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  • Writer's picturePursuit of Motion Physiotherapists

Golfer's Elbow or Tennis Elbow...It's All in the Wrist!

"Golfer's elbow or tennis elbow - not just injuries for athletes!"

What is lateral and medial epicondylitis? 

Lateral epicondylitis, also known as tennis elbow, will typically cause pain on the outside of the elbow and forearm.

Medial epicondylitis, also known as golfer’s elbow, typically causes pain on the inside of the forearm.

These injuries are progressive, so patients will notice pain increase over time, rather than pain occurring immediately due to injury. To prevent medial and lateral epicondylitis from getting more severe, we encourage patients to start rehab sooner rather than later with some stretches and exercises.

Medial Epicondylitis

Starting with the medial epicondyle, this is your common flexor origin, and these muscles create wrist flexion. Repetitive wrist flexion is common in many sports and jobs, such as carpentry, plumbing, and many trades. This can lead to the development of medial epicondylitis, which typically causes pain down the inside of the arm and a focal point of pain on the inside point of the elbow. When you are not doing rehab exercises, ice the area and avoid the activity that causes pain.

Stretching & Strengthening

Stretches for golfer’s elbow can help reduce tightness felt in the wrist flexor muscles. Stretch the wrist flexor muscles by holding your arm out straight in front of you, your palm facing away from you, and your fingers straight and pointing down. Using your other hand, gently pull your fingers back towards you and slightly outwards to feel a stretch on the inside of your forearm. Do this stretch 3 times for 30 seconds, doing both arms if needed.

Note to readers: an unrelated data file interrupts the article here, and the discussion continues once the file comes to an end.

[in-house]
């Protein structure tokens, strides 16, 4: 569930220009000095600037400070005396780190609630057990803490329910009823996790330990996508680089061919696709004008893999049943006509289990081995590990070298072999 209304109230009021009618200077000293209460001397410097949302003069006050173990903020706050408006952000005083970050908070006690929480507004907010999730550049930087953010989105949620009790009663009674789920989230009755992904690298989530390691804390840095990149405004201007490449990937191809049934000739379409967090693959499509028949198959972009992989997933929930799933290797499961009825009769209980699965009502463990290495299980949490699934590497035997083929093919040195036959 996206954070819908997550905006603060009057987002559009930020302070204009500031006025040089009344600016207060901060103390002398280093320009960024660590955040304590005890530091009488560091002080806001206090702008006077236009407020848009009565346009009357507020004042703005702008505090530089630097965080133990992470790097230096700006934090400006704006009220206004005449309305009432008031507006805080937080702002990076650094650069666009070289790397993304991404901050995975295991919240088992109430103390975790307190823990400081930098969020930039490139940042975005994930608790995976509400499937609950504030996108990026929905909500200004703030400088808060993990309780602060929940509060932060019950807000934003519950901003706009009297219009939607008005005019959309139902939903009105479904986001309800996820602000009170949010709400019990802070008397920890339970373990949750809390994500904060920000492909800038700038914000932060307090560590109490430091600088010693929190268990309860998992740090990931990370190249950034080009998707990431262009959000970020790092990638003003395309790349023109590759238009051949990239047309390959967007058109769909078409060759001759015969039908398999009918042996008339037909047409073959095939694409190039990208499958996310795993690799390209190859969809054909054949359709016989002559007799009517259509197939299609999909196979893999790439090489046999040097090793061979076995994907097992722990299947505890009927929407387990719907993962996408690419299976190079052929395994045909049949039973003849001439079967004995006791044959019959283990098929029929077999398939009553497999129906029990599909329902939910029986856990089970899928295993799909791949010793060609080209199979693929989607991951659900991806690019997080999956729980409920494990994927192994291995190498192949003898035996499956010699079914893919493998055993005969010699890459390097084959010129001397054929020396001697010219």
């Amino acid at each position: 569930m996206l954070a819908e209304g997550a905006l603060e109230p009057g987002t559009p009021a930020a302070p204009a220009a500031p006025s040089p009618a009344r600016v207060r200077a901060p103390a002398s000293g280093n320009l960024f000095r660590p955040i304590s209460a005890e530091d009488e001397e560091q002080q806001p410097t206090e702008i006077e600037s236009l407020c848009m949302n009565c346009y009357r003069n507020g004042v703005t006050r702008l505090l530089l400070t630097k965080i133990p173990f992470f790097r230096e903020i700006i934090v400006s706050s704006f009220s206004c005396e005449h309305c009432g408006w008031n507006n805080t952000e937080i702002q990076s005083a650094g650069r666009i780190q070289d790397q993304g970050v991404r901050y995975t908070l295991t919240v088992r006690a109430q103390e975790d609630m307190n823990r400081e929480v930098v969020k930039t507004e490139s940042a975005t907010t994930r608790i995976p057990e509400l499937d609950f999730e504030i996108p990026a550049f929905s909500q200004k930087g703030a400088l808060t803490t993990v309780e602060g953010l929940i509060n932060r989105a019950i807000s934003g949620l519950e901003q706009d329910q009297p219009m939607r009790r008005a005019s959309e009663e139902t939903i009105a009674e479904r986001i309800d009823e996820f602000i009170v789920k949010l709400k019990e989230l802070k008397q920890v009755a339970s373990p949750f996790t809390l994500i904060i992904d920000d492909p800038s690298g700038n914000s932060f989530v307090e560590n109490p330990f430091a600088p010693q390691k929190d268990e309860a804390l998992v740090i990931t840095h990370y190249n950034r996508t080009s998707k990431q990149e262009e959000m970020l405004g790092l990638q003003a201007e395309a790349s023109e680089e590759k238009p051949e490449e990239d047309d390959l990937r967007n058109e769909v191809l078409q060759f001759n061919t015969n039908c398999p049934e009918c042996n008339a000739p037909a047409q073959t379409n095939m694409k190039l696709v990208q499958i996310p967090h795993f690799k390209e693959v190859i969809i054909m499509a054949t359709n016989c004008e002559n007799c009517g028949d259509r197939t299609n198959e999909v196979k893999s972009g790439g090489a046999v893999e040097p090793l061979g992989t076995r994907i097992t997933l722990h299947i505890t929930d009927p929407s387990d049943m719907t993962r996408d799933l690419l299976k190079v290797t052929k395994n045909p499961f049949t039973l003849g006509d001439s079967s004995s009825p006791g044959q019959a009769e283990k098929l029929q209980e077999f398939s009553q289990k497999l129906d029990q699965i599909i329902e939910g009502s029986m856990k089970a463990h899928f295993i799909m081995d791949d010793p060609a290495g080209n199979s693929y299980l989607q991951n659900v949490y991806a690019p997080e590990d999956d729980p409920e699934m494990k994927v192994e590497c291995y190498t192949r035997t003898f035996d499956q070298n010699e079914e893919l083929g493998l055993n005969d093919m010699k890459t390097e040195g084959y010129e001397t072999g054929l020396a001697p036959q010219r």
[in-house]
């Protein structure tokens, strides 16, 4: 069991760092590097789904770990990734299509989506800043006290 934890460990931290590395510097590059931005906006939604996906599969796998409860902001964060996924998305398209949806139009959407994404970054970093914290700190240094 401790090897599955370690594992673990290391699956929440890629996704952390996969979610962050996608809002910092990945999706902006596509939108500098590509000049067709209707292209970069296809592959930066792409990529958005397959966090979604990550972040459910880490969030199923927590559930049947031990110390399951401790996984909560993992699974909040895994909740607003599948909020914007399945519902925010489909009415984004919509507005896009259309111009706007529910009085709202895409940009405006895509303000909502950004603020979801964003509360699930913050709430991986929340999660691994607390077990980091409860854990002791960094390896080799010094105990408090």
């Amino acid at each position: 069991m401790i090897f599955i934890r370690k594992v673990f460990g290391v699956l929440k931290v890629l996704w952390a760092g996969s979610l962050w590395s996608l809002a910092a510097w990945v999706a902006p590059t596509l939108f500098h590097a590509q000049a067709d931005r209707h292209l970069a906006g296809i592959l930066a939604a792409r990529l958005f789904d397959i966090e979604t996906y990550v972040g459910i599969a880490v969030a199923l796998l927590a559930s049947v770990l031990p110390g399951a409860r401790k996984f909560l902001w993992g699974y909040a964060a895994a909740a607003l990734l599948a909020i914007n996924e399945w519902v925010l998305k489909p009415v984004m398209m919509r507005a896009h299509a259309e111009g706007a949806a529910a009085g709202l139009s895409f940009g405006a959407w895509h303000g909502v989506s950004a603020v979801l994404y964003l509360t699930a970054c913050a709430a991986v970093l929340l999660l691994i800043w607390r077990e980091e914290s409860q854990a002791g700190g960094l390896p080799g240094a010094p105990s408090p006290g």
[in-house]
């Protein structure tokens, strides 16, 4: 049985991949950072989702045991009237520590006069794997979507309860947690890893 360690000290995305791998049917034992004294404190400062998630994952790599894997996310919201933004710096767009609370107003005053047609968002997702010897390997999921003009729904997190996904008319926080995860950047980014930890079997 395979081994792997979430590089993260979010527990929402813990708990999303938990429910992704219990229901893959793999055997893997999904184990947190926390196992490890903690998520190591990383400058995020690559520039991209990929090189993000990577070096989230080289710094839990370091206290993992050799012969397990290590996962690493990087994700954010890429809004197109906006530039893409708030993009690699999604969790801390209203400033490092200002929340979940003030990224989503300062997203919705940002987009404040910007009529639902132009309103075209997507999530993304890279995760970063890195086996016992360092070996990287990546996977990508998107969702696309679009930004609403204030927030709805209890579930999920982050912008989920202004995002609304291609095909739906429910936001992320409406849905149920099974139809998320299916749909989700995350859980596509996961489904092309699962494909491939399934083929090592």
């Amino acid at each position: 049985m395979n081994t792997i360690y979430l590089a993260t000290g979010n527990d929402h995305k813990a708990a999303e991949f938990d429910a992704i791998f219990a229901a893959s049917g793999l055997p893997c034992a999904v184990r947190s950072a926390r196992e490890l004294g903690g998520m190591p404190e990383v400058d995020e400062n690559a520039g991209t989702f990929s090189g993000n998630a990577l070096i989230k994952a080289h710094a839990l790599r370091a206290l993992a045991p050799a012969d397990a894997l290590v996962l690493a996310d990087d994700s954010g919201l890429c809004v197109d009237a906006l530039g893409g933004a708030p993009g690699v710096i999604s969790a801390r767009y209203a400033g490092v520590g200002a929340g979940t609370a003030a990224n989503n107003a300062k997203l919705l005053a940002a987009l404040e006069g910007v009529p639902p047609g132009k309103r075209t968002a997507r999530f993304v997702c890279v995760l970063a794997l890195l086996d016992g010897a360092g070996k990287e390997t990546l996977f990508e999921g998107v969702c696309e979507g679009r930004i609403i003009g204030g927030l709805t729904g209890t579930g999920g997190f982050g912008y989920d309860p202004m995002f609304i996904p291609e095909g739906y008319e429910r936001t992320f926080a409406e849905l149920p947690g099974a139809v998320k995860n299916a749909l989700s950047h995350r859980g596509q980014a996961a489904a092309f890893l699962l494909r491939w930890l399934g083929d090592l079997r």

Another option is taking a small hard ball, such as a lacrosse ball, and push into areas where you are sore. If you are targeting medial epicondylitis, this will likely be along the inside of the forearm. When you reach an area that is sore, hold the ball at that spot for 10-20 seconds until the pain goes away, and then move to the next spot.

Strengthening exercises are also important for medial epicondylitis. While seated, rest your arm on your leg with your hand hanging off your knee and hold a light weight in your hand with your palm upwards. Perform 3 sets of 7 reps of wrist curls to start strengthening your wrist flexors.

Tip: If this exercise becomes easy and you do not experience pain while performing it, try focusing more on the eccentric movement. This can be done by slowly lowering your hand while holding the weight, rather than performing quick and rapid movements.

Lateral Epicondylitis

Moving onto lateral epicondylitis, this will cause pain on the outside of the elbow and forearm and can be caused by repetitive wrist extension.

Stretching & Strengthening Stretches for tennis elbow can help reduce tightness felt in the wrist extensor muscles. Start with stretching by extending your arm straight out in front of you, with your palm facing downward, and using your other hand to gently guide your hand back towards you. Hold this stretch 3 times for 30 seconds.

Like medial epicondylitis you can target lateral epicondylitis with a hard ball to roll out areas that are hurting.

Not just for athletes...

This injury is not just common in tennis players and sports, but it can also affect people who work a lot on the computer. One way to address this is to take a rolled-up towel and place it under your wrist while you are typing on the computer.

This will keep your wrist in a more neutral position and reduce your symptoms while typing. If your right arm bothers you, challenge yourself to use the mouse with your left hand to give your right wrist a break.

To strengthen for lateral epicondylitis, rest your arm on a table or your leg with your hand hanging off and your palm facing downwards. Holding a light weight in your hand, slowly curl the weight down and up, assisting with your other hand while raising the weight if needed. Start with 2 sets of 7 to strengthen your wrist extensors, and if the exercises become easy with no pain, focus on the eccentric strengthening.

Try these exercises and let us know how they go! Shoot us a message for all your epicondylitis questions.


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